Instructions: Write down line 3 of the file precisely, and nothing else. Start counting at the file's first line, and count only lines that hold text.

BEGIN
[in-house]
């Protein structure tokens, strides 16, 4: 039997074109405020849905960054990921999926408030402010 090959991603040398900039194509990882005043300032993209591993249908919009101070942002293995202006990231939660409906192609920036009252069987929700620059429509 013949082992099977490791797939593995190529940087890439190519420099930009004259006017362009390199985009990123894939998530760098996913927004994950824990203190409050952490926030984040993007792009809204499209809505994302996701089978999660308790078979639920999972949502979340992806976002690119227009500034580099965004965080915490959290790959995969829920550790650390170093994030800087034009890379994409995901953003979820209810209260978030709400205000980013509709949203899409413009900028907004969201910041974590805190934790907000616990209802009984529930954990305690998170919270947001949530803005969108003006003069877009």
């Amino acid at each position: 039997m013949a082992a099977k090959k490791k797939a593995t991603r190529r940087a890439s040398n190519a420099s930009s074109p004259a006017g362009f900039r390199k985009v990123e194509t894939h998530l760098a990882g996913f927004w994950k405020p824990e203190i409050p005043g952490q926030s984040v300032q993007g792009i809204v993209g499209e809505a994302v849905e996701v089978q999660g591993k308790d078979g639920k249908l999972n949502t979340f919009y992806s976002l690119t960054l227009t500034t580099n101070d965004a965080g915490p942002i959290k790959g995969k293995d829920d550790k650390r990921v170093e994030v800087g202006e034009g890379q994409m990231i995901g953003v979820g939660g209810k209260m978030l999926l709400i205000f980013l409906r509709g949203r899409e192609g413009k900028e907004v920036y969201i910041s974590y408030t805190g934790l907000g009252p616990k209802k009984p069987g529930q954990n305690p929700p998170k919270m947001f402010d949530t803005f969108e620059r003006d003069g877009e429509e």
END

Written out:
């Amino acid at each position: 039997m013949a082992a099977k090959k490791k797939a593995t991603r190529r940087a890439s040398n190519a420099s930009s074109p004259a006017g362009f900039r390199k985009v990123e194509t894939h998530l760098a990882g996913f927004w994950k405020p824990e203190i409050p005043g952490q926030s984040v300032q993007g792009i809204v993209g499209e809505a994302v849905e996701v089978q999660g591993k308790d078979g639920k249908l999972n949502t979340f919009y992806s976002l690119t960054l227009t500034t580099n101070d965004a965080g915490p942002i959290k790959g995969k293995d829920d550790k650390r990921v170093e994030v800087g202006e034009g890379q994409m990231i995901g953003v979820g939660g209810k209260m978030l999926l709400i205000f980013l409906r509709g949203r899409e192609g413009k900028e907004v920036y969201i910041s974590y408030t805190g934790l907000g009252p616990k209802k009984p069987g529930q954990n305690p929700p998170k919270m947001f402010d949530t803005f969108e620059r003006d003069g877009e429509e």